Settling the debate: Truist name review
Two global banks—SunTrust and BB&T— merged this year, and launched under a new name: Truist.
The announcement of the name begat a whirlwind of criticism. What started as Twitter grousing was then legitimized by journalists capitalizing on the controversy, who then pulled in investors to comment about how the new name could jeopardize profits. The articulated criticisms on Twitter largely center around the name being boring and uncreative or hard to pronounce/seeming like a typo, whereas investors largely decried the abandonment of two perfectly fine brand names with robust consumer familiarity in favor of an unknown entity.
However, the merging banks used a “data-driven” approach in conjunction with naming experts to come up with the name. Did they really make as big of a mistake as the peanut gallery contends? I have six thoughts on the matter.
1) The criticisms about the name being bland/boring are overblown.
The legitimate aspect to the criticism that the name is bland/boring is, in my opinion, that Truist contains tru, and tru names can feel played. Tru, after all, is a very expected message and word part, it feels dated (i.e., too literal) to some extent, and it defies the strain of modern naming sensibilities that favors showing over telling.
That being said, it is not impossible to use tru well in a name, and there is no hard and fast rule. For example, Trulia is a decent name, but Trupanion is questionable. Truist feels farther from Trupanion and closer to Trulia, and benefits from the fact that there are clearly a few different inspirations for Truist that are on-brand—trust, true, and perhaps truism (though most people would consider that association rather negative). And if you squint your eyes just a little bit, Truist seems like a tech name, i.e., decently clever with an implication that the company is agile and fresh (rather than established and stodgy).
2) C’mon, the name is not actually hard to pronounce or spell.
We’ve seen all the word parts before. We know that companies coin words to make names. Claiming the name is hard to pronounce is just the result of twitter users casting about for more ways to dunk the name online.
3) Consumers will get used to the name. (That’s part of the process.)
Regardless of whether you think the name is boring or fine, you’ll get used to it. Consumers always do. From iPad to Accenture to hundreds of names in between, consumers don’t like change and will express annoyance at new names for a few months before they grow accustomed to it. For that reason, hot takes from regular consumers should not be taken too seriously.
In fact, our friend Nancy Friedman explains this phenomenon really well in a piece in her blog. If you’re curious, read it here.
4) The name is a decent blend of new and old.
The banks have stated that their merger was one of equals. Yes, analysts have pointed out the downsides of abandoning two brands with significant equity and recognition (and of course, they aren’t wrong). But, with a merger of equals, there are downsides to adopting one or the other, such as consumers believing it was an aquisition (leading to complaints such as “As soon as BB&T was acquired by SunTrust, the customer service got really bad”), and frankly the loss of a logical opportunity to rethink your brand for the future.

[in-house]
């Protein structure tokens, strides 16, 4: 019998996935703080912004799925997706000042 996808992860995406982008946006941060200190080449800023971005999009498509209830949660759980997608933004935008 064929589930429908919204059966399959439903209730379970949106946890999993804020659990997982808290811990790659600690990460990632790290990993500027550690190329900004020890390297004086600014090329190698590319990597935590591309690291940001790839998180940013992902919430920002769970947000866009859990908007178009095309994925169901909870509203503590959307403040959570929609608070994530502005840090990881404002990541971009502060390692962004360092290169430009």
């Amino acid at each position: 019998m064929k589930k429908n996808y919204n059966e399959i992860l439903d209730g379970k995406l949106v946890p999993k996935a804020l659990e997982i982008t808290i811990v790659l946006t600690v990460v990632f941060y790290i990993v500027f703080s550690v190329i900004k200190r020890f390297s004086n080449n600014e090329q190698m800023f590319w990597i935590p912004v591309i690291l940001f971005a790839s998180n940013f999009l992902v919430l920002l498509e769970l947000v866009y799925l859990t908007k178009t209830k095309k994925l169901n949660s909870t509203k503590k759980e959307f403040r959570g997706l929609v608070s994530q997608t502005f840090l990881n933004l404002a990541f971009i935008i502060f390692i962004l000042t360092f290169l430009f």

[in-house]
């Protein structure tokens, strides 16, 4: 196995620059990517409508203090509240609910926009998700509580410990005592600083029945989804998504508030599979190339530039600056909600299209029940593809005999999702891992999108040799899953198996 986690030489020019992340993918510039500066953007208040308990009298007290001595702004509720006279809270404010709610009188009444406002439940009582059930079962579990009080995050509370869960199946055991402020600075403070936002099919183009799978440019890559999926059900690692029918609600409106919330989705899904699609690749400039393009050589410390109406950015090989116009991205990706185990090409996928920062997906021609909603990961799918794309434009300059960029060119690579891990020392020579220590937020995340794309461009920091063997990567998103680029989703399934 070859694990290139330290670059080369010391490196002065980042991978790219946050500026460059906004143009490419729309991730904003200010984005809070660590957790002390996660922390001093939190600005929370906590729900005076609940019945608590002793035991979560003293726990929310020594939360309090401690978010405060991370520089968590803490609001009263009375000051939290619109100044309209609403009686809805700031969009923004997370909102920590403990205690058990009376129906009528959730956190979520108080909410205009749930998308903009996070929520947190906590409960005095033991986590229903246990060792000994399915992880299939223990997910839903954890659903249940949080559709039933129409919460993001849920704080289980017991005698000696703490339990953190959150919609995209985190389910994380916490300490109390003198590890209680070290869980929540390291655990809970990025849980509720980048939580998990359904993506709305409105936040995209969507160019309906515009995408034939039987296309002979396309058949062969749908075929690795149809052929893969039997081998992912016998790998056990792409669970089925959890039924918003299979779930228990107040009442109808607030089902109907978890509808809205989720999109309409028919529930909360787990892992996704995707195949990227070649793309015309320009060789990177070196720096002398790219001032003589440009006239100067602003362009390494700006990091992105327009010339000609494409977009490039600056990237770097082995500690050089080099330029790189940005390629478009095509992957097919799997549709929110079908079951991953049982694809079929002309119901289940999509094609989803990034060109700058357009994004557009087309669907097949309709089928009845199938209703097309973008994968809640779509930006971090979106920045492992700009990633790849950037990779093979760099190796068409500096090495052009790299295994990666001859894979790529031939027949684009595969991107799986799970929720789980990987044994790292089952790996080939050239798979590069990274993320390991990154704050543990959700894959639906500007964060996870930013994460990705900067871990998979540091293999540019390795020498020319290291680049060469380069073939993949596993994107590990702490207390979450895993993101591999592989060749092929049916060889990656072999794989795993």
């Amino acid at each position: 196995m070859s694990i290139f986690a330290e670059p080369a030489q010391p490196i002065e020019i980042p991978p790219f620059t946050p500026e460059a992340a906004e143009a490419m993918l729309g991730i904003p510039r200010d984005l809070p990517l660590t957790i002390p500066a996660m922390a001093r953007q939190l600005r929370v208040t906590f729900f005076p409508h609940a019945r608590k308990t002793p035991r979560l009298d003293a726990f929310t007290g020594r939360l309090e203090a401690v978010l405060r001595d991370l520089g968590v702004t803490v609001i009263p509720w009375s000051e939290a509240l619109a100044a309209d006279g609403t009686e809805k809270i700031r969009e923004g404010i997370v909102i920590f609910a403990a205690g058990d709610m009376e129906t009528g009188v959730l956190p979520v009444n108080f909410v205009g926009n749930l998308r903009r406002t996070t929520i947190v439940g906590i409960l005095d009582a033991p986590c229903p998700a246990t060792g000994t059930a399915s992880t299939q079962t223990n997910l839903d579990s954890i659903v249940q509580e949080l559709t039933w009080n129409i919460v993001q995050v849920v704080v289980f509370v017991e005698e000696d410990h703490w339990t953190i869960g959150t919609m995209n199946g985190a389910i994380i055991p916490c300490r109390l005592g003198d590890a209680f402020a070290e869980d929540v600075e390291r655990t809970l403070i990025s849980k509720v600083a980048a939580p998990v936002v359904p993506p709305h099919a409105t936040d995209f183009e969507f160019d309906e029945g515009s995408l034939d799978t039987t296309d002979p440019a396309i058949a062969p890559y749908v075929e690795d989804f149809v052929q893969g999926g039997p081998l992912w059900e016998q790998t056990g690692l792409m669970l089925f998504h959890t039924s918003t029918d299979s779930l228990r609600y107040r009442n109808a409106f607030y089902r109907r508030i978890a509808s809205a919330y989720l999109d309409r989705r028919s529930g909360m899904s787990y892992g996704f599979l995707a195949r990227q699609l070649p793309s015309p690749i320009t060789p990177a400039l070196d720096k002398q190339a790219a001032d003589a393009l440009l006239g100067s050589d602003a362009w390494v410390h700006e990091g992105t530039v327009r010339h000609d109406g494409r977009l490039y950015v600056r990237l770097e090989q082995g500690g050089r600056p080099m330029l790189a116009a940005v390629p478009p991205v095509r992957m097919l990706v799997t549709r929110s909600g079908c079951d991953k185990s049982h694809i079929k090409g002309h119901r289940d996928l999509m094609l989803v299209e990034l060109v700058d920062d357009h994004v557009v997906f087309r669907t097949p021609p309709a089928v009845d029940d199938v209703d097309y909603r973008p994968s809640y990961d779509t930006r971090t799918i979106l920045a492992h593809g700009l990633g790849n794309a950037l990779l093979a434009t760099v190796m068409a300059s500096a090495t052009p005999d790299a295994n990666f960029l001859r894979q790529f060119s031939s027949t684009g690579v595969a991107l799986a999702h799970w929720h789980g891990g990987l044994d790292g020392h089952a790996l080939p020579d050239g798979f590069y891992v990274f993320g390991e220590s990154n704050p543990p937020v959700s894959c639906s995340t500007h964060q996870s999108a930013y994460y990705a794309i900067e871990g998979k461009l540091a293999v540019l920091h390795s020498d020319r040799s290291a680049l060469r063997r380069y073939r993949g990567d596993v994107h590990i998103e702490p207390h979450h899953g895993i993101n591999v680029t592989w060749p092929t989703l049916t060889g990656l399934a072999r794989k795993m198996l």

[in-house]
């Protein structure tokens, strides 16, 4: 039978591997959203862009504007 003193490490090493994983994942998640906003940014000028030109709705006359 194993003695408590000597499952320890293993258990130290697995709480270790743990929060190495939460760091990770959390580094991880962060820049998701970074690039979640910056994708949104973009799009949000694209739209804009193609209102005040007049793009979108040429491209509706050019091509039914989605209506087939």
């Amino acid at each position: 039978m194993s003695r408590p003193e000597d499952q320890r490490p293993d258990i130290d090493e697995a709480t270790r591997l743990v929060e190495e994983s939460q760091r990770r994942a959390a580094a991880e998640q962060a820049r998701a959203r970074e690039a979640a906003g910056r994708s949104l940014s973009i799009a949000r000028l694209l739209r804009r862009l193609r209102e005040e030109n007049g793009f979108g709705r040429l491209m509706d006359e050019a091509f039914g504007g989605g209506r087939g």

And this is where investors don’t actually have much insight. SunTrust was clearly the more evocative of the original names, but as a shorter, coined name with a few different implications, in many respects Truist is better able to carry the company forward. Especially if the company plans to push the envelope of banking from a tech or user-experience perspective, Truist will feel more innovative than the previous names simply because it is new.
5) The logistical hurdles were surely immense.
One thing that hasn’t been talked about in the news is that Truist probably faced about as many logistical, globalization, and trademark hurdles as possible for a naming project. We at Catchword have worked on many global corporate mergers naming projects, and from clearing the trademark around the world to finding the exact domain name to finding something that will satisfy two large and (potentially) opinionated groups of stakeholders from the two companies, the process is incredibly challenging.
Also worth noting is that Truliant (a credit union) is suing over the name, so Truist hasn’t cleared all the logistical hurdles yet. (I won’t speculate as to what the outcome of that suit will be. The company names don’t seem that similar to me. However, apparently Truliant has a number of trademarks derived from its name: Truliances, Truceratops, Truism, and more. So use of the tru word part is really what the infringement claim hinges upon.)
6) The name does what it needs to do.
Look, the name of a large financial institution doesn’t need to be Shakespearean in its artfulness—in fact, it shouldn’t be. The name should sound sturdy and trustworthy (and often all you need for that is some hard consonants and a deeper vowel), should have some element of originality or freshness, and should convey some meaning at first glance.
That is not to say that any old name will do or that the process is anything but difficult. And that is also not to say that Truist couldn’t be better. But consumer expectations and vague ideas about how a brand name should sound are usually wildly different from the reality of a successful company name.